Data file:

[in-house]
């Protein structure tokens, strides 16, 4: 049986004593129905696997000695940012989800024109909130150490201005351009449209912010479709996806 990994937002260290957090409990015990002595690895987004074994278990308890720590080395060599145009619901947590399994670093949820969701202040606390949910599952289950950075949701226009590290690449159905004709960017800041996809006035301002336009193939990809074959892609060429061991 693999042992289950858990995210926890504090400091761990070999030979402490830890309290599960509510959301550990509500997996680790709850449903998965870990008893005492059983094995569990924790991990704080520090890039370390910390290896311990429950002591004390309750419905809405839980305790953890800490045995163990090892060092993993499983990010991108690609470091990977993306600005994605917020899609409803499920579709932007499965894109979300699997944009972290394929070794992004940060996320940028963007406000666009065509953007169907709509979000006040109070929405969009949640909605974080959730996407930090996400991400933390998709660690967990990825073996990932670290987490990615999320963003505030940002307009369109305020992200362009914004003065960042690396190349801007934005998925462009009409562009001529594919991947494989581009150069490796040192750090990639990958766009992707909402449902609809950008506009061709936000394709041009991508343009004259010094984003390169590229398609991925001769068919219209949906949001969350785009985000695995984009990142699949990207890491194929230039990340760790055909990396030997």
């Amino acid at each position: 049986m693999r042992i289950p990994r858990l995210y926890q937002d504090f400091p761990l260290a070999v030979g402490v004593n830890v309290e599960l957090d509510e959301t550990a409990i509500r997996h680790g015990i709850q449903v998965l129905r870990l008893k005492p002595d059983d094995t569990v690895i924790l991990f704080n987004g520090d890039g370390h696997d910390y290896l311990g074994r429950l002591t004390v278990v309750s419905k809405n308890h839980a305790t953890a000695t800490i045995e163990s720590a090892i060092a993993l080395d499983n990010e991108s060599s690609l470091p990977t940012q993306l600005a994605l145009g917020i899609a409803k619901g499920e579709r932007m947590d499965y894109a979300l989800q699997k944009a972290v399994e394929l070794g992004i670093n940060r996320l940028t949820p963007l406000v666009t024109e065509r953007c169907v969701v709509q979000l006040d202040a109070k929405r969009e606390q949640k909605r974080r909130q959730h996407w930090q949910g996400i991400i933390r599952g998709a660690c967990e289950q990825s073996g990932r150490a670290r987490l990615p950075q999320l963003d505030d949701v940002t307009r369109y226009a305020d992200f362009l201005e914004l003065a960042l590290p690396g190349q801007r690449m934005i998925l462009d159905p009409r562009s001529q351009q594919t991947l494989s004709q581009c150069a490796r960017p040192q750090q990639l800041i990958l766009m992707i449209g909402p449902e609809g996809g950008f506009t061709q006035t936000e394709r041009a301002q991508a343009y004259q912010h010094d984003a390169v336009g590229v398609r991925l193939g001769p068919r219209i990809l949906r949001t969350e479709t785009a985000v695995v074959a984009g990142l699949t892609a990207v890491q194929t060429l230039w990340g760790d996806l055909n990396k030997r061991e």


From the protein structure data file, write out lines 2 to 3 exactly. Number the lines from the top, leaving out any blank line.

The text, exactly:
């Protein structure tokens, strides 16, 4: 049986004593129905696997000695940012989800024109909130150490201005351009449209912010479709996806 990994937002260290957090409990015990002595690895987004074994278990308890720590080395060599145009619901947590399994670093949820969701202040606390949910599952289950950075949701226009590290690449159905004709960017800041996809006035301002336009193939990809074959892609060429061991 693999042992289950858990995210926890504090400091761990070999030979402490830890309290599960509510959301550990509500997996680790709850449903998965870990008893005492059983094995569990924790991990704080520090890039370390910390290896311990429950002591004390309750419905809405839980305790953890800490045995163990090892060092993993499983990010991108690609470091990977993306600005994605917020899609409803499920579709932007499965894109979300699997944009972290394929070794992004940060996320940028963007406000666009065509953007169907709509979000006040109070929405969009949640909605974080959730996407930090996400991400933390998709660690967990990825073996990932670290987490990615999320963003505030940002307009369109305020992200362009914004003065960042690396190349801007934005998925462009009409562009001529594919991947494989581009150069490796040192750090990639990958766009992707909402449902609809950008506009061709936000394709041009991508343009004259010094984003390169590229398609991925001769068919219209949906949001969350785009985000695995984009990142699949990207890491194929230039990340760790055909990396030997």
């Amino acid at each position: 049986m693999r042992i289950p990994r858990l995210y926890q937002d504090f400091p761990l260290a070999v030979g402490v004593n830890v309290e599960l957090d509510e959301t550990a409990i509500r997996h680790g015990i709850q449903v998965l129905r870990l008893k005492p002595d059983d094995t569990v690895i924790l991990f704080n987004g520090d890039g370390h696997d910390y290896l311990g074994r429950l002591t004390v278990v309750s419905k809405n308890h839980a305790t953890a000695t800490i045995e163990s720590a090892i060092a993993l080395d499983n990010e991108s060599s690609l470091p990977t940012q993306l600005a994605l145009g917020i899609a409803k619901g499920e579709r932007m947590d499965y894109a979300l989800q699997k944009a972290v399994e394929l070794g992004i670093n940060r996320l940028t949820p963007l406000v666009t024109e065509r953007c169907v969701v709509q979000l006040d202040a109070k929405r969009e606390q949640k909605r974080r909130q959730h996407w930090q949910g996400i991400i933390r599952g998709a660690c967990e289950q990825s073996g990932r150490a670290r987490l990615p950075q999320l963003d505030d949701v940002t307009r369109y226009a305020d992200f362009l201005e914004l003065a960042l590290p690396g190349q801007r690449m934005i998925l462009d159905p009409r562009s001529q351009q594919t991947l494989s004709q581009c150069a490796r960017p040192q750090q990639l800041i990958l766009m992707i449209g909402p449902e609809g996809g950008f506009t061709q006035t936000e394709r041009a301002q991508a343009y004259q912010h010094d984003a390169v336009g590229v398609r991925l193939g001769p068919r219209i990809l949906r949001t969350e479709t785009a985000v695995v074959a984009g990142l699949t892609a990207v890491q194929t060429l230039w990340g760790d996806l055909n990396k030997r061991e």